By Alex Israel
Community Board 7 is calling for the NYC Department of Transportation to put forward a plan to create a protected bike lane on Central Park West, in the wake of the death of Madison Lyden, an Australian woman who was hit and killed by a truck while biking on the avenue.
Following Lyden’s death in August, City Council Member Helen Rosenthal proposed a two-way protected bike lane to avoid a similar accident in the future. “Madison Jane Lyden’s death is a profound tragedy, even more so because it was preventable. In many areas of our city, painted bike lanes are simply not enough to protect cyclists,” she said in a Tweet.
But only DOT has the ability to implement changes to the bike lanes.
During a Community Board 7 Transportation Committee meeting, Co-Chair Howard Yaruss criticized DOT for not acting sooner, referencing a committee meeting in early 2017 where a proposal was discussed, but never acted upon.
That proposal involved swapping the current locations of the painted bike lane and the parked car lane, effectively creating a protected bike lane. “It would have saved [Lyden’s] life.” Yaruss said. “The DOT told me they can’t do it, or won’t do it.”
DOT’s Manhattan Community Coordinator, Colleen Chattergoon, was present for the meeting. Chattergoon denied the allegation that DOT refused to address the issue in the past, and instead looked toward the future.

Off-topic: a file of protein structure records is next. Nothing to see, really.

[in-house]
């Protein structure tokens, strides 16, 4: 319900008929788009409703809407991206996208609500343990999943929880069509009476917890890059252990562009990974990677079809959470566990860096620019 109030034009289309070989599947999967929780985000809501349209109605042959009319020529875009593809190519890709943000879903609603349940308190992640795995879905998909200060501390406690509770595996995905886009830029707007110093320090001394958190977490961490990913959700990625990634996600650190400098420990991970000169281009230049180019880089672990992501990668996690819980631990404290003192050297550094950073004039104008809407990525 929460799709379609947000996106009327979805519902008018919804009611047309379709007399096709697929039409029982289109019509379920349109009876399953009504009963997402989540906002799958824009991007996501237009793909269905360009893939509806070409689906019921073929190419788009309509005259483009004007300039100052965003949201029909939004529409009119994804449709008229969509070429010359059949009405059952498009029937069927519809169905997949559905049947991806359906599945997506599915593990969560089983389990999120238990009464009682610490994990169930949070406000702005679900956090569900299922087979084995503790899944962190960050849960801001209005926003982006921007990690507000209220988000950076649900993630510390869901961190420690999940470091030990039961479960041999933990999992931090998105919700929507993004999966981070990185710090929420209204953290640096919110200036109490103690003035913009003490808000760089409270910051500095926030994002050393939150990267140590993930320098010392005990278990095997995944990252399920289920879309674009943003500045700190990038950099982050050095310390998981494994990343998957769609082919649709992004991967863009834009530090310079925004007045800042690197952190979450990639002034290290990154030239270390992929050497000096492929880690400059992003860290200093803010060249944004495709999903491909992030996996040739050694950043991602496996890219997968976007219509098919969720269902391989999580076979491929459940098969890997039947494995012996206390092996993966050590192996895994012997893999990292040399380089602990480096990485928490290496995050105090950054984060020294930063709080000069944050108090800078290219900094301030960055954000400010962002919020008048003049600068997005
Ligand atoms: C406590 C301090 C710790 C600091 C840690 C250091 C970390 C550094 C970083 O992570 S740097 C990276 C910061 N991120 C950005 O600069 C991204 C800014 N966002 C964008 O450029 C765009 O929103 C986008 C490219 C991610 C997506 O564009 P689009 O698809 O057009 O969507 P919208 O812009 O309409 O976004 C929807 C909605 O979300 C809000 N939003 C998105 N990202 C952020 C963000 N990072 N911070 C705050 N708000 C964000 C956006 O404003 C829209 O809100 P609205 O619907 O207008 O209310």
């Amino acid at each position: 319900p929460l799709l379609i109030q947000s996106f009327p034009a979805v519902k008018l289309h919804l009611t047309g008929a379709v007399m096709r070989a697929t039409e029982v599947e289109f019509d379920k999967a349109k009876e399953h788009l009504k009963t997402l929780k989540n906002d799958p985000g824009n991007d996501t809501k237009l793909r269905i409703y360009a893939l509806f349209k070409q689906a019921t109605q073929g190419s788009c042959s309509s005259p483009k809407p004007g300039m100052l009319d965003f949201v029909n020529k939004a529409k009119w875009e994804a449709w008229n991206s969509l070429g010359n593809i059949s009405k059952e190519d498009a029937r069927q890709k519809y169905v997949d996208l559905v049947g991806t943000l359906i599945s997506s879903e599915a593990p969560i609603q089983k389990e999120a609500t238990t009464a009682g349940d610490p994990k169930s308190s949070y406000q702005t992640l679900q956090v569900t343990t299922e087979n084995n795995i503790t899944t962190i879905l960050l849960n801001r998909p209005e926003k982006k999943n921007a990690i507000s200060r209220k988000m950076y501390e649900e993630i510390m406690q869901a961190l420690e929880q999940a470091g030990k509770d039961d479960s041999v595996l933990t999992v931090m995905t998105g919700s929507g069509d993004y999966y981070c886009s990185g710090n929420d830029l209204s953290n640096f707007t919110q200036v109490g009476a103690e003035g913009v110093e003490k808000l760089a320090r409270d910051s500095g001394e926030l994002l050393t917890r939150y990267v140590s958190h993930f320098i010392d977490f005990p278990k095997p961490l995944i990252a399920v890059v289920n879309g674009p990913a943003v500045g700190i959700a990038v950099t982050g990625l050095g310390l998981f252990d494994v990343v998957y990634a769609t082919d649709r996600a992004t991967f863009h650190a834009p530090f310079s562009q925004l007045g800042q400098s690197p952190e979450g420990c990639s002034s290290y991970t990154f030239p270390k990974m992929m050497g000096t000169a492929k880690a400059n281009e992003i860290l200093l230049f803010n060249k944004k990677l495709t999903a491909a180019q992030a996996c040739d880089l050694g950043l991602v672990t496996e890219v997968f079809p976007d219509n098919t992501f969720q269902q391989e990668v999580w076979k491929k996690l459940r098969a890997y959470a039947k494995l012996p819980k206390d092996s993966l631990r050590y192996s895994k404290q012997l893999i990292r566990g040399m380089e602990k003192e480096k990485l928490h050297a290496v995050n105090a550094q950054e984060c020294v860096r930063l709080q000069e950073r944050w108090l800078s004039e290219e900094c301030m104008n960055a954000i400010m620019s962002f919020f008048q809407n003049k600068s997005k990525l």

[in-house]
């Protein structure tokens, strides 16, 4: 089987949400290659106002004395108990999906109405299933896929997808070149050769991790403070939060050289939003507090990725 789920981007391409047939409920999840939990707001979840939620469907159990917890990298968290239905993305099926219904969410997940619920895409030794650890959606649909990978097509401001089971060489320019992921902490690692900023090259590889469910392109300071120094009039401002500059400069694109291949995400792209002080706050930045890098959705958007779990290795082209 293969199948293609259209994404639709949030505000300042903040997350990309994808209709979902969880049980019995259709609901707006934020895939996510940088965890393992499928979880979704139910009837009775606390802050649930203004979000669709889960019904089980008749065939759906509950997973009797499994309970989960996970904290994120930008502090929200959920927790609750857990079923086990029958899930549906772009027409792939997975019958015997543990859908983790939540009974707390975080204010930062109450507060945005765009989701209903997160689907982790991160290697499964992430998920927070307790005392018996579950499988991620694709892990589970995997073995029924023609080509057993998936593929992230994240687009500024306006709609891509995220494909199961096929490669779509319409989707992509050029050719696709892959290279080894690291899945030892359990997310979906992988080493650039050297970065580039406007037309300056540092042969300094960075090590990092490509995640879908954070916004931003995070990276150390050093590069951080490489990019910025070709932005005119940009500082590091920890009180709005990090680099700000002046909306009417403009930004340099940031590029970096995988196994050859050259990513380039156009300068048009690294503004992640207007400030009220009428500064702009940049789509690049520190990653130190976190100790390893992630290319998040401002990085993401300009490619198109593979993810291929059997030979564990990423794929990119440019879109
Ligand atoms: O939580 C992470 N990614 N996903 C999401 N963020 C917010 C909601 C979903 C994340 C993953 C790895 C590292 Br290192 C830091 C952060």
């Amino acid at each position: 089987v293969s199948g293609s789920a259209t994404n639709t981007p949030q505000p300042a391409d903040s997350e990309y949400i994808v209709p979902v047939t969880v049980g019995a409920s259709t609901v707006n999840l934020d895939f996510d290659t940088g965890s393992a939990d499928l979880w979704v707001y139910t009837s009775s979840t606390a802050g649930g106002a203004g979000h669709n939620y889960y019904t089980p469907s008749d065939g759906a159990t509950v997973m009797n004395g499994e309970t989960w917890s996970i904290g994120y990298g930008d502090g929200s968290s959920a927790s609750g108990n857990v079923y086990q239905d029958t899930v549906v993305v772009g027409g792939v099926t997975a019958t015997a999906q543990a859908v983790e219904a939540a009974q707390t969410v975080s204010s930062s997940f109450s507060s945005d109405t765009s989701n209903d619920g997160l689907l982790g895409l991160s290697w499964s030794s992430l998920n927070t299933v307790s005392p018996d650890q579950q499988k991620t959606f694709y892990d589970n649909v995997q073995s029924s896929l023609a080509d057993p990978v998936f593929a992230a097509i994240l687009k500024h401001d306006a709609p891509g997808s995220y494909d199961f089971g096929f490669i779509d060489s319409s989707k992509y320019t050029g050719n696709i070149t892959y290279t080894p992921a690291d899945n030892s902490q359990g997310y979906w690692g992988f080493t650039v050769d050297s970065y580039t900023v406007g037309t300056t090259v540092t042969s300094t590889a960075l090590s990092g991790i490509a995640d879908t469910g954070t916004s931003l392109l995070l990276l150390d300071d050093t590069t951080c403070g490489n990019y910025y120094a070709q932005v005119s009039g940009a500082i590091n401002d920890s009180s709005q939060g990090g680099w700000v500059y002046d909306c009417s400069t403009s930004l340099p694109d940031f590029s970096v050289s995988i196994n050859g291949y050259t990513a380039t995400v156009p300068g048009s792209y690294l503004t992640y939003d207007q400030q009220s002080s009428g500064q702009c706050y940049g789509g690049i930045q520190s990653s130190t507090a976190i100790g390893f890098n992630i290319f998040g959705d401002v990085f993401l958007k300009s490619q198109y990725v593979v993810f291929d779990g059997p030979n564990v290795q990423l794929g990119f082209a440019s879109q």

“Given the nature of the incident and what occurred, I’m sure we’re going to reevaluate it again,” she said, to some skepticism from the committee.
DOT wouldn’t need to look far for a reference point—they removed one of three travel lanes and added a two-way protected bicycle path to address a similar issue on Prospect Park West in 2010. According to DOT’s own website, crashes resulting in injuries decreased by 63% in the area after the bike lane updates were implemented.
Transportation Committee member Richard Robbins shared a presentation compiled using open-source NYPD crash logs from July 2012 through September 2018 to drive home the need for immediate action on Central Park West.
The data showed that while fewer overall injuries occurred on Central Park West compared to Broadway, Amsterdam, or Columbus, Central Park West is the avenue with the most cyclist-specific injuries. These injuries have remained consistent in frequency since 2013, at an average of 19 annually.
Local cyclists supported this data anecdotally, describing their own “terrifying” and “harrowing” experiences in the current bike lane during testimony at the meeting and in more than seventy emails to CB7 Chair Roberta Semer.
“I urge the adoption of this plan,” said one local resident. “It’s a quality of life issue, but the most important issue is the safety issue.”
A cyclist and volunteer for Transportation Alternatives, an advocacy group with a petition demanding a two-way protected bike lane also spoke out, hoping for “safer, human-friendlier streets for our families and our communities.”
“We’ve just had the triumph of making Central Park friendly to local walkers and bikers,“ said another cyclist, referencing the recent push to make Central Park car-free for the first time in over a century.
“I hope that it won’t take another hundred years before the road right outside the Park makes it safe to get there … I hope we don’t have to have more people killed along the Park before this changes.”